Writing Cures: An Introductory Handbook of Writing in Counselling and Psychotherapy

By Gillie Bolton; Stephanie Howlett et al. | Go to book overview

Chapter 2

Cognitive psychology and the biomedical foundations of writing therapy

Geoff Lowe

Many studies have shown that people feel happier and healthier after writing about deeply traumatic memories. Actively confronting upsetting experiences-through writing or talking-reduces the negative effects of 'bottling things up', which can lead to long-term stress and disease. But what are the links between confronting traumatic events and long-term health? Teams of biomedical researchers led by American psychologist James W. Pennebaker have been finding out how 'verbally revealing it all' helps our immune systems to fight off infections.

Pennebaker's interest in the potential of writing therapy was sparked by conversations with government polygraph (or 'lie-detector') operators (Pennebaker et al. 1987). A criminal's heart rate and breathing are much slower immediately after a confession than before. Since then Pennebaker has been busy researching his belief that we can all feel better after confronting the past through writing.

According to Pennebaker and other researchers, the effect is not just emotional. In one of his early studies (Pennebaker et al. 1988) they found that college students had more active T-lymphocyte cells-an indication of immune system function-six weeks after writing about stressful events. First, the researchers asked healthy college students to write about either personally traumatic experiences or trivial topics, on four consecutive days. In the months afterwards, writers who revealed their particular thoughts and feelings visited the student health centre for illness much less often than any of the other writers.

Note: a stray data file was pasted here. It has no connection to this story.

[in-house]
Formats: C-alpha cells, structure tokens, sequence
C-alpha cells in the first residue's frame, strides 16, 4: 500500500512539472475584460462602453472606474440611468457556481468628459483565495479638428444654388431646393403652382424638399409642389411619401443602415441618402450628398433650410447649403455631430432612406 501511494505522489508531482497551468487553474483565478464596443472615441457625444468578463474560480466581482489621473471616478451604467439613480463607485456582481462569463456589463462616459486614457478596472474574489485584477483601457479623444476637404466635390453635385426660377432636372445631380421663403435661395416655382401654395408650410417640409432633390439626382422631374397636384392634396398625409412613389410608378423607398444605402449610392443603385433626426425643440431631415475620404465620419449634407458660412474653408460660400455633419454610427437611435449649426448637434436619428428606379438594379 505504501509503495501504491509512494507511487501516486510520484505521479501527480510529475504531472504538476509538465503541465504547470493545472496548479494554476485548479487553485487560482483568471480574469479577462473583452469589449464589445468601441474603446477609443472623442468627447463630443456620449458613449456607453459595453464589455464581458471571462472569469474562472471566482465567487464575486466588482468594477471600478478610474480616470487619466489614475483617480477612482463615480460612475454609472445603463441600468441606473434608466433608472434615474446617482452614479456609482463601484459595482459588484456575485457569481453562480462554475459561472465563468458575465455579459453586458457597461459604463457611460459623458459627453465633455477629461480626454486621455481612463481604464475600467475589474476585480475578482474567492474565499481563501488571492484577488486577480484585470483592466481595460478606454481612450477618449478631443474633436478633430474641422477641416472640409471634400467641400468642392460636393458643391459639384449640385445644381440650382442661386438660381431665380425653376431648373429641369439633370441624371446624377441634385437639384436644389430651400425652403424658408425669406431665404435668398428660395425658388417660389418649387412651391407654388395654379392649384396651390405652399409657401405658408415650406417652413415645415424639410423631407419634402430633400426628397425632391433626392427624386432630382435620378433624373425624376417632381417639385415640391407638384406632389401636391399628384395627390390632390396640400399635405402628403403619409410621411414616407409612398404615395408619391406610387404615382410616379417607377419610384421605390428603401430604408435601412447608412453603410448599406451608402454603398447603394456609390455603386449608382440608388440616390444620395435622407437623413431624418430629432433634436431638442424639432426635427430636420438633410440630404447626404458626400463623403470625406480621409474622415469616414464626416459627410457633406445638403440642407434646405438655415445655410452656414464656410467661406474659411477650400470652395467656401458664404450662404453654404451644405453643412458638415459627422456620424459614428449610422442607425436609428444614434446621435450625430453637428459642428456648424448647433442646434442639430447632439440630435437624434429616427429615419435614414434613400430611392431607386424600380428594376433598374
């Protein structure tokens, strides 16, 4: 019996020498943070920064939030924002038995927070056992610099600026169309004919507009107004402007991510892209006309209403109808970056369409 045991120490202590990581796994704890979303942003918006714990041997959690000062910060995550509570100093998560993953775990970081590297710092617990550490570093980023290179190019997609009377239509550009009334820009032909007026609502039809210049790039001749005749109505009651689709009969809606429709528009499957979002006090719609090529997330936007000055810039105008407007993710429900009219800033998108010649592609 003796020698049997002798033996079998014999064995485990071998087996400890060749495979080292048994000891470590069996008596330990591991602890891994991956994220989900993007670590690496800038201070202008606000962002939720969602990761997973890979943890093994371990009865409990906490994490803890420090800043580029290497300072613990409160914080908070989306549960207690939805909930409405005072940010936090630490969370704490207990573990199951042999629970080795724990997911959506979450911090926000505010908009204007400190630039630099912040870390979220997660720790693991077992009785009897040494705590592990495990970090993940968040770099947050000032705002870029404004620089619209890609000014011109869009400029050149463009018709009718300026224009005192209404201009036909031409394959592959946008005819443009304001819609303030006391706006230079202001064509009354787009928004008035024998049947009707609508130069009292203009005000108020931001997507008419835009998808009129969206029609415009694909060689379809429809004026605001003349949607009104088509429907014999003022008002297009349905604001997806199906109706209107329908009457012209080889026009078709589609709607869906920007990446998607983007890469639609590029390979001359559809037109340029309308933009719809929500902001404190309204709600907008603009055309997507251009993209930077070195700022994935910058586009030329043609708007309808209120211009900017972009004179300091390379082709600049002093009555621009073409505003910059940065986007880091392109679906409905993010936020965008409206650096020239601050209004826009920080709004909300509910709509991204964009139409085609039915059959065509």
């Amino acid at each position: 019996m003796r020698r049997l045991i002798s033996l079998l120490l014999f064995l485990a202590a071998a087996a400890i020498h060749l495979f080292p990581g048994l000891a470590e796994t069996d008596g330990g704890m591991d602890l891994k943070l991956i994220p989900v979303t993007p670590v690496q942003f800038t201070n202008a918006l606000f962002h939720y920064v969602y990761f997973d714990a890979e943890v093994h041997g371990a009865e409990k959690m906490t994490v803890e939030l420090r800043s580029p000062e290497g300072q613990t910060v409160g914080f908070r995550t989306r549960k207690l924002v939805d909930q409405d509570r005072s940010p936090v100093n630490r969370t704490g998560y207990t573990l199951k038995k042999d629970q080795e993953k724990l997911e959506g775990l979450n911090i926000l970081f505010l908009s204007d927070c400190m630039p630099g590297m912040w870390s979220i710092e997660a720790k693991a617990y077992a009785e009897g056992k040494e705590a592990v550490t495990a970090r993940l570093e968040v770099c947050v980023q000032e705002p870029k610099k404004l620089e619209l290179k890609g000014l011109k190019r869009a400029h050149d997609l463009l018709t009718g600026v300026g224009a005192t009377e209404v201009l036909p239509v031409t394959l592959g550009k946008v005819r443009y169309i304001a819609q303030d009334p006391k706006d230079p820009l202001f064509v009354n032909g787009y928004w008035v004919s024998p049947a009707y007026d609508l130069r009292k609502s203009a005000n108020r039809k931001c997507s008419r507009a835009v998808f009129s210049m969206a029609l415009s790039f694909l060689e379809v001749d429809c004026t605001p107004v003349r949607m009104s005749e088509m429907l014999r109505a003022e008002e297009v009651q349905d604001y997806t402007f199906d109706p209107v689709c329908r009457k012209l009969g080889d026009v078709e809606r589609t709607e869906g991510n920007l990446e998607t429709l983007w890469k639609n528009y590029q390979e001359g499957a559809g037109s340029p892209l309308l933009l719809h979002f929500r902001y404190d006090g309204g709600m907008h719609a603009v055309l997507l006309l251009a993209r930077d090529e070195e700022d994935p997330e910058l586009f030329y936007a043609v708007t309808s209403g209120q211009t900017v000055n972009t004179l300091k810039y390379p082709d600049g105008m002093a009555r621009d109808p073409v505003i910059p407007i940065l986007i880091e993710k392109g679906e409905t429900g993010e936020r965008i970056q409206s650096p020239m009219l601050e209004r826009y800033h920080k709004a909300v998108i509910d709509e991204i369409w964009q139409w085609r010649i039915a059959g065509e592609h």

The next stage was to investigate the physical links between confronting traumatic events and long-term health. In a follow-up study, another 50 healthy participants were questioned about their moods and physical symptoms. The researchers took blood samples from them before and after the four-day writing exercises. Some participants chose to write about highly personal and upsetting experiences (including loneliness, sexual conflicts, death and sexual abuse). Did such writings help them feel better? Not immediately-according to the subjective distress ratings. But their blood samples taken after the fourth day showed evidence of an enhanced immune response. Their lymphocytes (white cells that fight off bacteria and viruses) increased their reaction and sensitivity to 'invaders' more than did those of other participants who wrote about trivial things (such as their shoes or their plans for the day or a recent social event).

-18-

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